MADONNA KING: What’s the safety net here? What if after all these trials, cutting the welfare income still doesn’t work, how will you ensure children aren’t going hungry, families aren’t evicted because they can’t pay the rent?

JENNY MACKLIN: Of course, families, these families will continue to receive their Family Tax Benefits. One of the reasons that people might be income managed is if they’re not paying their rent. So this would be a way of helping people to organise their finances so that in fact their rent was paid.

MADONNA KING: And just before I let you go, there’s criticism today the welfare changes for single parents where if they have a child between twelve and fifteen they get moved from the parenting payment to the Newstart Allowance and that’s going to leave 50,000 people $56 less a week even if they are fulfilling work requirements. Is that too harsh?

JENNY MACKLIN: I don’t think so. What we’re really saying to parents of teenagers is that we want to help you get back to work and so what we’re doing is providing a lot more support to those single parents of teenagers and we’re also improving the income test so that those parents can keep more of what they earn. So if a parent gets a part time job for example, they’ll be able to keep more of the income they earn rather than losing it.

MADONNA KING: Minister, thank you.

JENNY MACKLIN: No problem.

Source: http://www.jennymacklin.fahcsia.gov.au/transcripts/2011/Pages/budget_longterm_unemploy_ABC_12052011.aspx

Mental illness or spiritual illness: what should we call it?

Dr Ross Ingram Memorial Competition Winner

Mental illness or spiritual illness: what should we call it?

Lindy L Moffatt
MJA 2011; 194 (10): 541-542
With permission from my son I am able to tell this story. I have not used his name for privacy reasons.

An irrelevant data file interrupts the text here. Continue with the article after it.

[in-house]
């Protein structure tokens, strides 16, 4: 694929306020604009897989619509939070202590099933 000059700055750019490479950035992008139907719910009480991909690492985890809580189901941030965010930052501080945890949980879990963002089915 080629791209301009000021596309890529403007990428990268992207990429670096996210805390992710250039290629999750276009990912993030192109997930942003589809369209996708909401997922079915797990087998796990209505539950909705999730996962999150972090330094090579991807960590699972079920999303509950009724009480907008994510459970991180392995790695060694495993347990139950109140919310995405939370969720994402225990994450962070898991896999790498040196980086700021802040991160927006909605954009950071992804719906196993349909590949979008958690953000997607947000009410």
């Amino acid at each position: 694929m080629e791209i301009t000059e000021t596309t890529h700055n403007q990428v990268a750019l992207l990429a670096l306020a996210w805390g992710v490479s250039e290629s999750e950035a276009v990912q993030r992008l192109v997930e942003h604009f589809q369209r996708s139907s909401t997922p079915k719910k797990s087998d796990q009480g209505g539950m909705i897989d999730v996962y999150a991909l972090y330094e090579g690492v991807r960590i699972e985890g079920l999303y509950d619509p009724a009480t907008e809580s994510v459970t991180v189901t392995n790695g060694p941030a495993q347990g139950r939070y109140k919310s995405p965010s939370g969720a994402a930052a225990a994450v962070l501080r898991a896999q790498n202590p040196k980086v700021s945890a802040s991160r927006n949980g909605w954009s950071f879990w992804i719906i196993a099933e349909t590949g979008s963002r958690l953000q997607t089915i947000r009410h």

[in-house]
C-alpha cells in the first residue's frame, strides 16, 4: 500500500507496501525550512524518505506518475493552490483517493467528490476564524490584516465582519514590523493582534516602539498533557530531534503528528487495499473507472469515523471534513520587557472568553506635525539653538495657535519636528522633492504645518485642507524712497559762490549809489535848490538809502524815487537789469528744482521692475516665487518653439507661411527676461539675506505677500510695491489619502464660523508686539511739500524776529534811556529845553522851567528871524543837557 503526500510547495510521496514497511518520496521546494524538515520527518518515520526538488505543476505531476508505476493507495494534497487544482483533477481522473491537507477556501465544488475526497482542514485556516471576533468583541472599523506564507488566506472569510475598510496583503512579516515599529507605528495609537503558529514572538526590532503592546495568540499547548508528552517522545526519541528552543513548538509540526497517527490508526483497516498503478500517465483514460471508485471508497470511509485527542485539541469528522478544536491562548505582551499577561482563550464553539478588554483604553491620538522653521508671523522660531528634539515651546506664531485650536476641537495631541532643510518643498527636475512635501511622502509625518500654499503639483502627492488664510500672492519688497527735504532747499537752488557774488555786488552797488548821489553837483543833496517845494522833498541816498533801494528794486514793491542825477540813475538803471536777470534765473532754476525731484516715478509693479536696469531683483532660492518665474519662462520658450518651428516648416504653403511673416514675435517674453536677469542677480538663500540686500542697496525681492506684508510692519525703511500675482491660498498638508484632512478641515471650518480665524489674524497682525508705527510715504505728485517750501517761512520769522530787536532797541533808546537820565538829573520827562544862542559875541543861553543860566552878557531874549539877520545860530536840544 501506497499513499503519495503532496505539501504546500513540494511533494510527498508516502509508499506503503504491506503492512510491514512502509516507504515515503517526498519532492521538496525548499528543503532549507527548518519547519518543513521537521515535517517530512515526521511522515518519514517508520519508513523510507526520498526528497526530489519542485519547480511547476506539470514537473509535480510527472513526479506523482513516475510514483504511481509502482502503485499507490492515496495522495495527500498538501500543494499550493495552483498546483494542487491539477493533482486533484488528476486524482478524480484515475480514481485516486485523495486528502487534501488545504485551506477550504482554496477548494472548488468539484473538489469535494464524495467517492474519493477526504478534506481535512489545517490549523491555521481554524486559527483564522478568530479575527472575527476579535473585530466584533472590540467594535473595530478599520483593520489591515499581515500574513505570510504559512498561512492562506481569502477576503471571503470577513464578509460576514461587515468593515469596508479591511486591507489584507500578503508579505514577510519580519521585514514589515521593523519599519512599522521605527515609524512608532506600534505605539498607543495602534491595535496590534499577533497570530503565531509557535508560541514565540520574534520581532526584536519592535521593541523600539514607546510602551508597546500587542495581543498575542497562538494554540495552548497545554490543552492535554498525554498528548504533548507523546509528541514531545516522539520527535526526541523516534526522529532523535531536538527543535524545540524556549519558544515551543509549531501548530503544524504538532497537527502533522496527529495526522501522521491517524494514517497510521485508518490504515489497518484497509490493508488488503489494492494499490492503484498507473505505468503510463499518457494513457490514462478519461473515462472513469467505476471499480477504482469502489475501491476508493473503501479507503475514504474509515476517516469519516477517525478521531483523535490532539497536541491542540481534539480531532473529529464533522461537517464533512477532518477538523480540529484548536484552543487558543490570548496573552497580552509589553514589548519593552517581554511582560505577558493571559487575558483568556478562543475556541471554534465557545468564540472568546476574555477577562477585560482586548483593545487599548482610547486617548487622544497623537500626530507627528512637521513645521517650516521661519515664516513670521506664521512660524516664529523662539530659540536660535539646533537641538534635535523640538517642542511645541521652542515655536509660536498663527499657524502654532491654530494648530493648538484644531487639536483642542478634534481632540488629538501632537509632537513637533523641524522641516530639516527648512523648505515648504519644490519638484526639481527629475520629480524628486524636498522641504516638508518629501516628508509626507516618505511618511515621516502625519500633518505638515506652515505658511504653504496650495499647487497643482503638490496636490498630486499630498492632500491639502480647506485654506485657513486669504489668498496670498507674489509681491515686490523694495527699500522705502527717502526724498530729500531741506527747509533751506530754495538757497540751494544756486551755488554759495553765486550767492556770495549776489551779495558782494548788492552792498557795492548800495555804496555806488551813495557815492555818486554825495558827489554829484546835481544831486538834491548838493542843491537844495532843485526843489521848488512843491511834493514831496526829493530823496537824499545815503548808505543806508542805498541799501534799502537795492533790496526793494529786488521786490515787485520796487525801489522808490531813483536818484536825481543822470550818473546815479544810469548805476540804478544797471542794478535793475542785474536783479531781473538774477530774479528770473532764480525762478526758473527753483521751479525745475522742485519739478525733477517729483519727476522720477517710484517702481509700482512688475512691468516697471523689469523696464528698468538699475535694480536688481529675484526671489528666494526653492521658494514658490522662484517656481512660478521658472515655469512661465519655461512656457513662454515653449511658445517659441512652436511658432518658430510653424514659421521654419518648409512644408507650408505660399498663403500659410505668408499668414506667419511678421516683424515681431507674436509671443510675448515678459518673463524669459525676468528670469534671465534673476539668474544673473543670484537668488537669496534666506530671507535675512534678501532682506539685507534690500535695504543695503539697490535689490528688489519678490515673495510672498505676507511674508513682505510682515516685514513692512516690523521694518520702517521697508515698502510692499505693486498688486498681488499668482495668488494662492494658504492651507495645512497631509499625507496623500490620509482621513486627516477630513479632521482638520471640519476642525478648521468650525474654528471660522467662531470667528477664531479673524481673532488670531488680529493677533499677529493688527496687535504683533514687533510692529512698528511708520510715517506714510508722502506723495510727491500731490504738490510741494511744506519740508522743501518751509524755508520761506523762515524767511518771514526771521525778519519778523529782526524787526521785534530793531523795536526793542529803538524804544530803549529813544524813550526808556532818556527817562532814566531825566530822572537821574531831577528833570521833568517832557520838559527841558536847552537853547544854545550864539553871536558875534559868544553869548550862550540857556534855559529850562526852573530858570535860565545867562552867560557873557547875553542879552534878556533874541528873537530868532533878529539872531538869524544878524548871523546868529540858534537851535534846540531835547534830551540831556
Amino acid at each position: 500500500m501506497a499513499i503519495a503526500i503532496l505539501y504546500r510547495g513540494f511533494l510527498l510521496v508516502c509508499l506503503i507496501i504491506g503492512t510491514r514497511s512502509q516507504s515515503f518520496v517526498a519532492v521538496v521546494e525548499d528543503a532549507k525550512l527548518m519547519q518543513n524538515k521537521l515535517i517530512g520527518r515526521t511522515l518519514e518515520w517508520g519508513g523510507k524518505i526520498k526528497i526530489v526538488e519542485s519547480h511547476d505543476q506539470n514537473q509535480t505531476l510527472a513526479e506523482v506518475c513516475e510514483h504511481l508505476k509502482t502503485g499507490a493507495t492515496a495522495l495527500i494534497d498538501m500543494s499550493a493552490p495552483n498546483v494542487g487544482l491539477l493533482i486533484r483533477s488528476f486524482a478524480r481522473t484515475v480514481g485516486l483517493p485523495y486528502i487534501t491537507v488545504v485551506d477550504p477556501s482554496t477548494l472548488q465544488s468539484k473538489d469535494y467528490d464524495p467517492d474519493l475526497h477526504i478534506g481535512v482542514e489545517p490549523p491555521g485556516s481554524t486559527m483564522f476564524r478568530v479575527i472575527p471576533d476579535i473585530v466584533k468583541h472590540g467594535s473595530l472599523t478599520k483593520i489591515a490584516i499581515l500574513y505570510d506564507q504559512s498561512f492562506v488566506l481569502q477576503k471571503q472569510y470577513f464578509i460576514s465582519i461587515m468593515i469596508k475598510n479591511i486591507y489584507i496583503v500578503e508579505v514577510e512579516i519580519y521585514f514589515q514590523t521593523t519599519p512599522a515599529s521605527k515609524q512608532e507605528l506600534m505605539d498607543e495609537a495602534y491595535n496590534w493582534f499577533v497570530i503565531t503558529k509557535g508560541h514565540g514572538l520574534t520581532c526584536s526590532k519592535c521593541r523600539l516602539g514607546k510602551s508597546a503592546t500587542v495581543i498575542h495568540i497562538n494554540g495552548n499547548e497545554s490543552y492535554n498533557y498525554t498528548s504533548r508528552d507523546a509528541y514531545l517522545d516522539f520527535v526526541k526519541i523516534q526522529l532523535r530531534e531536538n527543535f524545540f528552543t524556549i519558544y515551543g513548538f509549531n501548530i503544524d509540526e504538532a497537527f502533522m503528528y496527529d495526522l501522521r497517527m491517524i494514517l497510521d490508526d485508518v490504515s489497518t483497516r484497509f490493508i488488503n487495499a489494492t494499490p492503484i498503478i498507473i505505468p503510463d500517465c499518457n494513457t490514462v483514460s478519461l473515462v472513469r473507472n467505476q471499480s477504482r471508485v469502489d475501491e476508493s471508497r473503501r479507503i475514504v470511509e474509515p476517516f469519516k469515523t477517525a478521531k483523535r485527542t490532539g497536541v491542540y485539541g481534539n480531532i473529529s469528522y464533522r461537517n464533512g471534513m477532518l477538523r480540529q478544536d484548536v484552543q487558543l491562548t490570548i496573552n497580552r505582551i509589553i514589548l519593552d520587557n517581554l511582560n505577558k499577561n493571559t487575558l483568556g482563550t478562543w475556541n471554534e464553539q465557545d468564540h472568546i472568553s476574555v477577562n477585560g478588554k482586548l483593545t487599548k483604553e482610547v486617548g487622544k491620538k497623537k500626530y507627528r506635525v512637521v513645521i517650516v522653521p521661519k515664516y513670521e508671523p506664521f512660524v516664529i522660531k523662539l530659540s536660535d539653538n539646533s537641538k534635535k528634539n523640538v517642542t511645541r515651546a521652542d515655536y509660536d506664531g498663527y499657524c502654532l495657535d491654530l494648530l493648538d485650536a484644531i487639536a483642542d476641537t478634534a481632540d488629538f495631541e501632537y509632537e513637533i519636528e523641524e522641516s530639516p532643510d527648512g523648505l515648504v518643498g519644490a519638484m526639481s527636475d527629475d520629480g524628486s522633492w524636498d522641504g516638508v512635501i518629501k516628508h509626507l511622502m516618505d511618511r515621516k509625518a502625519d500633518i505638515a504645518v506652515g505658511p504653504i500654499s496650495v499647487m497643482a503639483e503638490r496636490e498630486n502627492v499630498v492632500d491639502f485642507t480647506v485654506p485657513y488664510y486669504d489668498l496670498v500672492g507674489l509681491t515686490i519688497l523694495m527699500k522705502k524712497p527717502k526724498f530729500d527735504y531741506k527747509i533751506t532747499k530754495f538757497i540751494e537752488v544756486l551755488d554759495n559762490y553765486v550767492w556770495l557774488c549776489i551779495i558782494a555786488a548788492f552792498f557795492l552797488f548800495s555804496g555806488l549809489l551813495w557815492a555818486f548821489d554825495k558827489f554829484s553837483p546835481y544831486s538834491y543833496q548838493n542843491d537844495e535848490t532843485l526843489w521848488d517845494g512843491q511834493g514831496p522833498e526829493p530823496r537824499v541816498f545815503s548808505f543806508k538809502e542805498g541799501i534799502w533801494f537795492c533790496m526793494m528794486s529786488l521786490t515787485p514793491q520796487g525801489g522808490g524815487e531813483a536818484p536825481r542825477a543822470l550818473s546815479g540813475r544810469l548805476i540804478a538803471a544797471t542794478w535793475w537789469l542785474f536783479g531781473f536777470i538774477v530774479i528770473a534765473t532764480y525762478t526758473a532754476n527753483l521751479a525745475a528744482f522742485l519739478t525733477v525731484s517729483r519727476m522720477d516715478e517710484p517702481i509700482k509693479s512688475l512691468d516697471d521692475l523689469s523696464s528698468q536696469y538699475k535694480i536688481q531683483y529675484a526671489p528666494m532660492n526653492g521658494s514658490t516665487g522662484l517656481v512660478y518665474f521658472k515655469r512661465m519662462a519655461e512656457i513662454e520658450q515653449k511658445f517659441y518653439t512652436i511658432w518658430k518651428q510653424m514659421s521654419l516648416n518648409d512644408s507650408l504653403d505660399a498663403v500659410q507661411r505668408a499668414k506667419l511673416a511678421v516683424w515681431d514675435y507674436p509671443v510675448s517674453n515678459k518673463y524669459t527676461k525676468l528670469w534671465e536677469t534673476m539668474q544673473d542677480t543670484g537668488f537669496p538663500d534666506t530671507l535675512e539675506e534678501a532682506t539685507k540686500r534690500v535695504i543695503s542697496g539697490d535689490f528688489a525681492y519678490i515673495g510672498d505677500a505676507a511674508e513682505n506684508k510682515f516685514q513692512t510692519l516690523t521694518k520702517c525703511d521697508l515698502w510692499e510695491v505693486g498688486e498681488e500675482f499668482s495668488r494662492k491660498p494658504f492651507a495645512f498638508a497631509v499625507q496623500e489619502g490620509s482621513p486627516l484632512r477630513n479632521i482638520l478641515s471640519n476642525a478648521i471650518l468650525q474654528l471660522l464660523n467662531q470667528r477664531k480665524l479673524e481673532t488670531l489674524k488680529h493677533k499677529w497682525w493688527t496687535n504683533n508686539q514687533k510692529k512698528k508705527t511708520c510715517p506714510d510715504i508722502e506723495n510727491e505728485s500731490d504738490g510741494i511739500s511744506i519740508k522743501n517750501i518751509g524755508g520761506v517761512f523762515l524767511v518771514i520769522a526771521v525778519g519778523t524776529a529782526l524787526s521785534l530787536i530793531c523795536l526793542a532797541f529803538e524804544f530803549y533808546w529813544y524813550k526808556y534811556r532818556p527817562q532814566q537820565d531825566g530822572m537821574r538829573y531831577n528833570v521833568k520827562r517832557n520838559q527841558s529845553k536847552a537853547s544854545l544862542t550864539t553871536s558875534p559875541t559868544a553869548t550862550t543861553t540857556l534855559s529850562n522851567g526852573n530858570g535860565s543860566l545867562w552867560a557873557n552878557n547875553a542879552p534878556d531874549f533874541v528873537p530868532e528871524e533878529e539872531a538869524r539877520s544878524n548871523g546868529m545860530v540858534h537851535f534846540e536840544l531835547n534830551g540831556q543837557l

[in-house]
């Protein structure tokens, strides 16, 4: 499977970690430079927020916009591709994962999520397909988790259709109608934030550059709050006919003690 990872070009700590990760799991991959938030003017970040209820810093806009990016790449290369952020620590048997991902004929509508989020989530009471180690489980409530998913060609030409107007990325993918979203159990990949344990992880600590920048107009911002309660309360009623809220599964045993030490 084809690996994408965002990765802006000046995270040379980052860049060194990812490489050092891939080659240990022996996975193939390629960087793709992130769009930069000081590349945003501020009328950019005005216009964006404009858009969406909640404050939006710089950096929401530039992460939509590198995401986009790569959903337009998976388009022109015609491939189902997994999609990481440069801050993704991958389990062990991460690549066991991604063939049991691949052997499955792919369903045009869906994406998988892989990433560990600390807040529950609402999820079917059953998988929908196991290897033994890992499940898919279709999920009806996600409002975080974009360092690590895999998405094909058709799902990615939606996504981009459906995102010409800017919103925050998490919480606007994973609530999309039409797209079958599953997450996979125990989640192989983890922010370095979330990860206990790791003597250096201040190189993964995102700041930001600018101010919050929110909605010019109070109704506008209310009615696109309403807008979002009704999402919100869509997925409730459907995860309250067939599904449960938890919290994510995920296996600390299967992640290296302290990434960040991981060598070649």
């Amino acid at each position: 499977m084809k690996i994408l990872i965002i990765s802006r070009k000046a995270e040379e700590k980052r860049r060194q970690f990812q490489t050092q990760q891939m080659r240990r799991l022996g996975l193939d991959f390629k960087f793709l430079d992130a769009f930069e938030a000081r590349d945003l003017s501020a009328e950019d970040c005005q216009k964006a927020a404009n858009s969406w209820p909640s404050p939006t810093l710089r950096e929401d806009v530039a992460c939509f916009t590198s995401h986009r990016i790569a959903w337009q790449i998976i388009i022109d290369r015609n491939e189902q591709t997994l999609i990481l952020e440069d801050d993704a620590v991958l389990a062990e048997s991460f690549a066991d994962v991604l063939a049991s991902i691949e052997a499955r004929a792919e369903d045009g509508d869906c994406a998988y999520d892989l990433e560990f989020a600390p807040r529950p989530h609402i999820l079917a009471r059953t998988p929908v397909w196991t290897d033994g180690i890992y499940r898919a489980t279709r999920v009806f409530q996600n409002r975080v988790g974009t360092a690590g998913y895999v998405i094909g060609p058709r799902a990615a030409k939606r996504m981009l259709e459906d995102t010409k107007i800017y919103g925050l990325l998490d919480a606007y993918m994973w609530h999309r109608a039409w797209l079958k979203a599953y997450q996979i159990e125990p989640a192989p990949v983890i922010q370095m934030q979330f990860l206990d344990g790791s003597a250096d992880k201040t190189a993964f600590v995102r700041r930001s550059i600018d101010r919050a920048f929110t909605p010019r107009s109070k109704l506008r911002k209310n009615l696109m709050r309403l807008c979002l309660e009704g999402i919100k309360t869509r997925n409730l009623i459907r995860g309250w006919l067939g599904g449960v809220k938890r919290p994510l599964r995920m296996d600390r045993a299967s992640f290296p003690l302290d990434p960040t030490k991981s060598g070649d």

I would like to dedicate this essay to the many Indigenous people who have passed away in psychiatric hospitals and did not make it home to their families and communities.

“Historical trauma” is defined as the subjective experiencing and remembering of events in the mind of an individual or the life of a community, passed from adults to children in cyclic processes as “collective emotional and psychological injury . . . over the life span and across generations”.1

Iwas raised in a foster family from the age of two, in suburban Brisbane, Queensland, with three of my siblings. I am a proud Aboriginal woman with close family ties across south-east Queensland and the north coast of New South Wales. My mother is from the Wakka Wakka clan group in Cherbourg and Brisbane. My father is from the Gumbaynggir and Dunghutti communities of the north-coast region of New South Wales.

Recently, I arrived in Canberra from Brisbane with my son to take up a Research Fellowship with the Australian Institute of Aboriginal and Torres Strait Islander Studies. My research is on the question of “Mental health: what treatment options are working for Indigenous peoples?”. I have chosen this topic because of my personal experience as a mother.

The day before we left our home in Margate, a suburb in the north of Brisbane on Moreton Bay, to travel to Canberra, we attended my son’s mental health review tribunal hearing, an event that was life-changing for both of us. My son has suffered from a mental illness (schizophrenia) for many years, which saw him hospitalised for ten-and-a-half years. During this time he was on a forensic order as an involuntary patient, because of crimes he had committed while being unwell. I was expecting to be seeking the tribunal’s permission to take my son interstate for the three months that I would be working. Instead, to our surprise, his forensic order was revoked, meaning he was able to leave Queensland and live wherever he wanted. Overwhelmed by the decision, my son kept repeatedly asking the tribunal panel what it meant for him.